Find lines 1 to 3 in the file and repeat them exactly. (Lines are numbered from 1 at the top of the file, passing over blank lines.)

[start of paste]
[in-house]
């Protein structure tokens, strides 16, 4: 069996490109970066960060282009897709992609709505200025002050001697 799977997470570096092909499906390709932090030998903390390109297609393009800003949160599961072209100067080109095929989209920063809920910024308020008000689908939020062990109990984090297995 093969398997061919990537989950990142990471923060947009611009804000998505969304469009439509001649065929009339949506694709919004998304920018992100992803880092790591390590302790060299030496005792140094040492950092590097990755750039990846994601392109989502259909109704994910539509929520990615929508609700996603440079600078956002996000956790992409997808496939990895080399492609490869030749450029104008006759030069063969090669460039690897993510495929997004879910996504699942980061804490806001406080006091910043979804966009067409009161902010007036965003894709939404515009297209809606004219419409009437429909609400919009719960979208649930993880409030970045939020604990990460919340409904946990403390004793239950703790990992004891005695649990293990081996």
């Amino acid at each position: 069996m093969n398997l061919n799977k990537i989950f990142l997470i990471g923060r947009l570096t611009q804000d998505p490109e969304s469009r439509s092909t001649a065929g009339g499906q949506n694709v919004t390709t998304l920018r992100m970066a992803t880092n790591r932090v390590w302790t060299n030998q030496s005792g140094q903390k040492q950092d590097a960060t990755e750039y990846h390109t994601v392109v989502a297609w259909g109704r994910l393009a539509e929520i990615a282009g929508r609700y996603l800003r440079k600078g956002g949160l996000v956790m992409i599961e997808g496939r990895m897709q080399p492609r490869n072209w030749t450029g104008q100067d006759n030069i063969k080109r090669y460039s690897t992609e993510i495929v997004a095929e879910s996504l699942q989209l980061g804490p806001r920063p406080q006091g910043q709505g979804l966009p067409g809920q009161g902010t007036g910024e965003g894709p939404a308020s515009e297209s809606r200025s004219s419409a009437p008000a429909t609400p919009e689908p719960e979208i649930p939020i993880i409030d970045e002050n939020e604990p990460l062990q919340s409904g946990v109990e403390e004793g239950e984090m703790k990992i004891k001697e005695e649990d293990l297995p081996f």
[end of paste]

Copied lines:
[in-house]
């Protein structure tokens, strides 16, 4: 069996490109970066960060282009897709992609709505200025002050001697 799977997470570096092909499906390709932090030998903390390109297609393009800003949160599961072209100067080109095929989209920063809920910024308020008000689908939020062990109990984090297995 093969398997061919990537989950990142990471923060947009611009804000998505969304469009439509001649065929009339949506694709919004998304920018992100992803880092790591390590302790060299030496005792140094040492950092590097990755750039990846994601392109989502259909109704994910539509929520990615929508609700996603440079600078956002996000956790992409997808496939990895080399492609490869030749450029104008006759030069063969090669460039690897993510495929997004879910996504699942980061804490806001406080006091910043979804966009067409009161902010007036965003894709939404515009297209809606004219419409009437429909609400919009719960979208649930993880409030970045939020604990990460919340409904946990403390004793239950703790990992004891005695649990293990081996």
């Amino acid at each position: 069996m093969n398997l061919n799977k990537i989950f990142l997470i990471g923060r947009l570096t611009q804000d998505p490109e969304s469009r439509s092909t001649a065929g009339g499906q949506n694709v919004t390709t998304l920018r992100m970066a992803t880092n790591r932090v390590w302790t060299n030998q030496s005792g140094q903390k040492q950092d590097a960060t990755e750039y990846h390109t994601v392109v989502a297609w259909g109704r994910l393009a539509e929520i990615a282009g929508r609700y996603l800003r440079k600078g956002g949160l996000v956790m992409i599961e997808g496939r990895m897709q080399p492609r490869n072209w030749t450029g104008q100067d006759n030069i063969k080109r090669y460039s690897t992609e993510i495929v997004a095929e879910s996504l699942q989209l980061g804490p806001r920063p406080q006091g910043q709505g979804l966009p067409g809920q009161g902010t007036g910024e965003g894709p939404a308020s515009e297209s809606r200025s004219s419409a009437p008000a429909t609400p919009e689908p719960e979208i649930p939020i993880i409030d970045e002050n939020e604990p990460l062990q919340s409904g946990v109990e403390e004793g239950e984090m703790k990992i004891k001697e005695e649990d293990l297995p081996f």